unsigned int Events[NUM_EVENTS]={PAPI_TOT_INS,PAPI_TOT_CYC};

      /* Start the counters */
      PAPI_start_counters((int*)Events,NUM_EVENTS);

      /* What we are monitoring… */
      do_work();

      /* Stop counters and store results in values */
      retval = PAPI_stop_counters(values,NUM_EVENTS);




Karl Fuerlinger                                       CS267 - Performance Analysis Tools | 31
   PAPI Low-level Interface


        Increased efficiency and functionality over the high level PAPI
         interface

        Obtain information about the executable, the hardware, and the
         memory environment

        Multiplexing

        Callbacks on counter overflow

        Profiling

        About 60 functions




Karl Fuerlinger                                           CS267 - Performance Analysis Tools | 32
   Many tools in the HPC space are built on top of PAPI


       TAU (U Oregon)
       HPCToolkit (Rice Univ)

       KOJAK and SCALASCA (UTK, FZ Juelich)

       PerfSuite (NCSA)

       Vampir (TU Dresden)

       Open|Speedshop (SGI)

       ompP (Berkeley)




Karl Fuerlinger                                           CS267 - Performance Analysis Tools | 34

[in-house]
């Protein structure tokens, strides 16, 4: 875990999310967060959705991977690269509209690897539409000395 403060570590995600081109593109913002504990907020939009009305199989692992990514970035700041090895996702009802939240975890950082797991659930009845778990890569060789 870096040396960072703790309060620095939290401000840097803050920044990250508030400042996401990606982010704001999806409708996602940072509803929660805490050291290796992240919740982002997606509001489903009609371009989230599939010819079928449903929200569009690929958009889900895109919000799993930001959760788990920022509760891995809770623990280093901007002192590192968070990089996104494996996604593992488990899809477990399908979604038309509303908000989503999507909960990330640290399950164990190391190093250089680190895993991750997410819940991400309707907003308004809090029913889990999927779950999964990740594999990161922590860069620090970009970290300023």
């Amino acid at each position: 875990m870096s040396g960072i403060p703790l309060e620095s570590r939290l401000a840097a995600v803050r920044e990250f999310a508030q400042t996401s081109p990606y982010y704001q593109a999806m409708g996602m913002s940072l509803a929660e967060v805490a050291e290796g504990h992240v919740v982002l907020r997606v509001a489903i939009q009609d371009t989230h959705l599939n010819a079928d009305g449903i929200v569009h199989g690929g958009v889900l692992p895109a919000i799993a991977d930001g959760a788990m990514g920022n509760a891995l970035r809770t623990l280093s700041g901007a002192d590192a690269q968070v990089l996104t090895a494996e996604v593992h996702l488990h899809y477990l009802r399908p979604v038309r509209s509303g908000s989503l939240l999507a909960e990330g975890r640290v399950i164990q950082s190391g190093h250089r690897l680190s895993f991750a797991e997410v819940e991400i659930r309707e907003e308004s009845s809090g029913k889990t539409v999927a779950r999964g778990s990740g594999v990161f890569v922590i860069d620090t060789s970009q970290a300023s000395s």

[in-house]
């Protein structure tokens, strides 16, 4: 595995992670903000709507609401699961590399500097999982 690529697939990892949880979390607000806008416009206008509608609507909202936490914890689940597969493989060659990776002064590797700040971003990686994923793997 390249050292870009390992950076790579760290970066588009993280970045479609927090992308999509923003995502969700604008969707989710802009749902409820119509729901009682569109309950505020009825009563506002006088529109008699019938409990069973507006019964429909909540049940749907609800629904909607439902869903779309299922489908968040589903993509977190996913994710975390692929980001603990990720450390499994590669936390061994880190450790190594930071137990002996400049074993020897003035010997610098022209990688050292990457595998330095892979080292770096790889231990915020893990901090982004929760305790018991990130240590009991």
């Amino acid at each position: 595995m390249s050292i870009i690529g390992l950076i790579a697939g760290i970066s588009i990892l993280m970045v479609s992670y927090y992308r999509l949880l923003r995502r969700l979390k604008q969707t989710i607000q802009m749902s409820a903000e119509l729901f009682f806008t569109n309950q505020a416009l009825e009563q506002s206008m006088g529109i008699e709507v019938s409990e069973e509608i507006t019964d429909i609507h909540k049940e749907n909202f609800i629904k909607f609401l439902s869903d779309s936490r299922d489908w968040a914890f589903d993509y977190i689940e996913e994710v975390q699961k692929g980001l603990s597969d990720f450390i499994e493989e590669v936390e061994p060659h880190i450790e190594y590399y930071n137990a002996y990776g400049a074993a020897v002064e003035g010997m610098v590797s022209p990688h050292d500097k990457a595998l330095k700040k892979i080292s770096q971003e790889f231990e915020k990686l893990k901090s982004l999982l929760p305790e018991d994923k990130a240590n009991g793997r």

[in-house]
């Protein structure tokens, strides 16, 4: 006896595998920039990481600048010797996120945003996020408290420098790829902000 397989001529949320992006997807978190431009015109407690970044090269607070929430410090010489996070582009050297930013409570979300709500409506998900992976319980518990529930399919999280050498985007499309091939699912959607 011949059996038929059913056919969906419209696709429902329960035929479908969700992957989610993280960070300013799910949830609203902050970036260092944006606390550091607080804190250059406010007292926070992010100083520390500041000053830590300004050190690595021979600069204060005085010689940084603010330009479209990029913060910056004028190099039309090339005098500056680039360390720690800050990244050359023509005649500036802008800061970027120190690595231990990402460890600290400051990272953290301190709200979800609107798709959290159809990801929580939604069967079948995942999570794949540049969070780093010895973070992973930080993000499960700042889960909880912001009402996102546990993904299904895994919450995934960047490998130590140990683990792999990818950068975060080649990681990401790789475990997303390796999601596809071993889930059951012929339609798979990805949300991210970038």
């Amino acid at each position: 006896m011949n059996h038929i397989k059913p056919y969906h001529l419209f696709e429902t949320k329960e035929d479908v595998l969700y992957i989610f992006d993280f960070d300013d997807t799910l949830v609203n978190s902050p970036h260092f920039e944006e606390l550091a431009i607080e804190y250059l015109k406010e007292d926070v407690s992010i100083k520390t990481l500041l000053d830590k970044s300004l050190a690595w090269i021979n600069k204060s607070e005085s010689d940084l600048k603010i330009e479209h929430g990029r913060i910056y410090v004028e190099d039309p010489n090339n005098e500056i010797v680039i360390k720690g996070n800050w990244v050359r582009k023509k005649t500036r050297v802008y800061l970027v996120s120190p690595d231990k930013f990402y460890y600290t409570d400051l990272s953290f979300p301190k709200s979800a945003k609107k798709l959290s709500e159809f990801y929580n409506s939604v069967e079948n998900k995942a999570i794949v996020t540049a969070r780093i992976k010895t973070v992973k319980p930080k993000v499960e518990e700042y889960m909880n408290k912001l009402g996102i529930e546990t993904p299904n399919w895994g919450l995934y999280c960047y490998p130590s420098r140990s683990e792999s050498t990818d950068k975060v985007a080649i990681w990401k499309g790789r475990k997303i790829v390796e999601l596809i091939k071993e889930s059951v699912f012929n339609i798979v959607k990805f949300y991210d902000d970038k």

Component PAPI (PAPI-C)

       Motivation:
           ” Hardware counters aren’t just for cpus anymore
                     “ Network counters; thermal & power measurement…
           ” Often insightful to measure multiple counter domains at once

       Goals:
           ”      Support simultaneous access to on- and off-processor counters
           ”      Isolate hardware dependent code in a separable component module
           ”      Extend platform independent code to support multiple simultaneous components
           ”      Add or modify API calls to support access to any of several components
           ”      Modify build environment for easy selection and configuration of multiple available components




Karl Fuerlinger                                                                                      CS267 - Performance Analysis Tools | 35
   Component PAPI Design


                              Low                 Hi
                              Level             Level
                               API               API


                              PAPI Framework Layer




                                       Devel
                                       API
    PAPI Component Layer                                 PAPI Component Layer
    (network)                                            (thermal)